What is fibromyalgia?

Fibromyalgia is a collection of symptoms characterized by widespread pain with chronic fatigue and mental dizziness or fibro fog. This brain fog affects cognitive functioning, resulting in feelings of fatigue and mental cloudiness, even after a full night's sleep. Researchers still are not sure about the causes or biological underpinnings of fibromyalgia itself, let alone among its symptoms. Still, fibro fog is a genuine difficulty experienced with this disease. You can manage this classic symptom of fibromyalgia with some essential tips.

See: Fibromyalgia & Rheumatoid Arthritis Treatments

Fibro fog or chronic fatigue syndrome (CFS)

What's fibro fog or chronic fatigue syndrome (CFS)?

Fibro fog gained its name from the overall sense of mental confusion or inability to concentrate it imposes on those undergoing it. Along with it might come immobilizing fatigue that is not even relieved by a good night's sleep. You cannot sleep fibro fog off since it stems from workings deep in the brain.

Fibro fog feels like you have trouble focusing, locating words, holding discussions, feeling alert, and remembering things.

Many with CFS and fibromyalgia experience cognitive problems called "brain fog" or "fibro fog." The issues include being forgetful, feeling perplexed, and trouble concentrating.

See: Functional Medicine for Brain Fog

What causes fibro fog?

Fibro fog makes it hard to move throughout the day, focus on matters that will need to get done or corral the energy required for school, work, or life activities. It makes doing normal life functions into a hard grinding effort. Individuals who need sharp minds for their tasks may suddenly have difficulty completing comprehensive assignments based on the National Fibromyalgia Research Association (NFRA).

Episodes of the fogginess feeling may come intermittently. It may persist from a few hours to several weeks, or maybe the whole period of a fibromyalgia flare, NFRA says.

Researchers are not exactly sure what causes fibro fog. Scientists and researchers have many hypotheses, however. One theory is that fibro fog is due to a mix of depression and sleep deprivation, but studies so far have not found that to be accurate, reports Arthritis Today.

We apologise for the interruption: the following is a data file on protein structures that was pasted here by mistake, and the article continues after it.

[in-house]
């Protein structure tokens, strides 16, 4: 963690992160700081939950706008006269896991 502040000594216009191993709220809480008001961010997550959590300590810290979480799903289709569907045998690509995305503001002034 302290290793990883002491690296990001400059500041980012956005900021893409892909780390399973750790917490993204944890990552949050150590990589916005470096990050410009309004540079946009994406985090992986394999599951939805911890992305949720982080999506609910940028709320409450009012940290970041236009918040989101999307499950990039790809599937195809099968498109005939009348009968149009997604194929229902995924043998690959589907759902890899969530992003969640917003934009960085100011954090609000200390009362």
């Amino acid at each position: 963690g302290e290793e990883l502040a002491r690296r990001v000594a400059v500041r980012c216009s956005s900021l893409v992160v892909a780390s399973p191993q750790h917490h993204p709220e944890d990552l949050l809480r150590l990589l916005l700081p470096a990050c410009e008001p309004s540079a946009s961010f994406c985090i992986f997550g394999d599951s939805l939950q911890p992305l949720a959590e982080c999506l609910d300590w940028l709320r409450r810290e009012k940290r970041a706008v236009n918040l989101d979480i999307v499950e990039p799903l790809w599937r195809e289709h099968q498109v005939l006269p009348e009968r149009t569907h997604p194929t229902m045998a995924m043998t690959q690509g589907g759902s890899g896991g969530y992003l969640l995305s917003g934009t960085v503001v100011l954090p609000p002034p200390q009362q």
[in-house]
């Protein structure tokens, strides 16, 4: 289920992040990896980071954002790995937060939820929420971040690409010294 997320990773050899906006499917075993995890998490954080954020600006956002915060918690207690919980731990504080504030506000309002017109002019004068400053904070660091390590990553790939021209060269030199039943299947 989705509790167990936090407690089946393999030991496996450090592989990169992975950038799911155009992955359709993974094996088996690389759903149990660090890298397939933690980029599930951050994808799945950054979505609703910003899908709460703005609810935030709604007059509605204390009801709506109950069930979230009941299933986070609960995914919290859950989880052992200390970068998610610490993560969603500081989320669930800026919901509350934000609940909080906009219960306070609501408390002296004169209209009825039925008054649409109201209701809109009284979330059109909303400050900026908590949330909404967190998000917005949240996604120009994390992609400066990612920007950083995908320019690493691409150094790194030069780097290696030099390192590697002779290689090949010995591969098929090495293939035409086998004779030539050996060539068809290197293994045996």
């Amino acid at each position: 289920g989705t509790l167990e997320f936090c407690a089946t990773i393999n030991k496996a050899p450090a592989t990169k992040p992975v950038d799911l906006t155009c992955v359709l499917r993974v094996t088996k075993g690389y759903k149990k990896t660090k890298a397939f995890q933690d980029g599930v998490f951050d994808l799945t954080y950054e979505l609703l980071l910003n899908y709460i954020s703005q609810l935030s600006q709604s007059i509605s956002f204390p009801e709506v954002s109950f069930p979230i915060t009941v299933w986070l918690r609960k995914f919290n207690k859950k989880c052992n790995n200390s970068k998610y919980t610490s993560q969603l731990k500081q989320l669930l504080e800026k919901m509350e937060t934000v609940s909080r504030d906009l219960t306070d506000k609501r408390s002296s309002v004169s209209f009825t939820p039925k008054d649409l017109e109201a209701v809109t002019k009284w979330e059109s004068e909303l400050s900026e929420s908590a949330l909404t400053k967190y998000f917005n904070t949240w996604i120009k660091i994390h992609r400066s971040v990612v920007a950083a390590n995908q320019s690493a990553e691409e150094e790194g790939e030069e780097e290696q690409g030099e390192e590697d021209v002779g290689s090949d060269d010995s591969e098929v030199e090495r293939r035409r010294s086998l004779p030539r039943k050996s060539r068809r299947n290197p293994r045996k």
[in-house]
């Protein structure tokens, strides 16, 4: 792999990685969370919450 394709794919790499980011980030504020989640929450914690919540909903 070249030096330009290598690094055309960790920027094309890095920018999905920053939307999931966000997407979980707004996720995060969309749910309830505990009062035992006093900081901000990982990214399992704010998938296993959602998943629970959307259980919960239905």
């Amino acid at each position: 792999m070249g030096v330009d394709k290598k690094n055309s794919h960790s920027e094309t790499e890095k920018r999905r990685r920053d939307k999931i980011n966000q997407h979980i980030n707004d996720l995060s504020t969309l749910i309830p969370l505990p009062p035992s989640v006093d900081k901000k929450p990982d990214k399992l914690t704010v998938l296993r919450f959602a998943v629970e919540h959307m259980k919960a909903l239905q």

Another possible cause might be a deficiency of oxygen. Brain scans of those with fibromyalgia have shown that some portions of patients' brains get inadequate amounts of their life-giving element. The identical faulty nervous system firings that may play a part in causing fibromyalgia (FM) could also affect blood vessels in the brain, ultimately resulting in fibro fog, based on Arthritis Today.

Additional research revealed that chronic pain might influence the brain. Functional MRI found that a leading area of the brain mostly connected with emotion is continually active in people with chronic pain. The affected areas don't shut off when they need to, exhausting nerves and disturbing the equilibrium of the mind as a whole. This region is always on, wearing out related neurons and causing unbalanced brain chemistry, based on Arthritis Today.


Is the brain causing this fibro fog?

High quality sleep has many benefits, but some studies show different things are happening in the brains of individuals with fibromyalgia. In one study, brain scans showed that from time to time, people with fibromyalgia don't get enough oxygen in various parts of the brain. One possible explanation is that part of the nervous system is off-kilter, inducing changes in the brain's blood vessels.

A 2013 review in Current Pain and Headache Reports on Cognitive impairment in fibromyalgia patients confirmed that the jury remains out on the specific source of fibro fog. But, it did report that patients may see some cognitive improvement with a combination of physical activity, cognitive-behavioral medication, and therapy.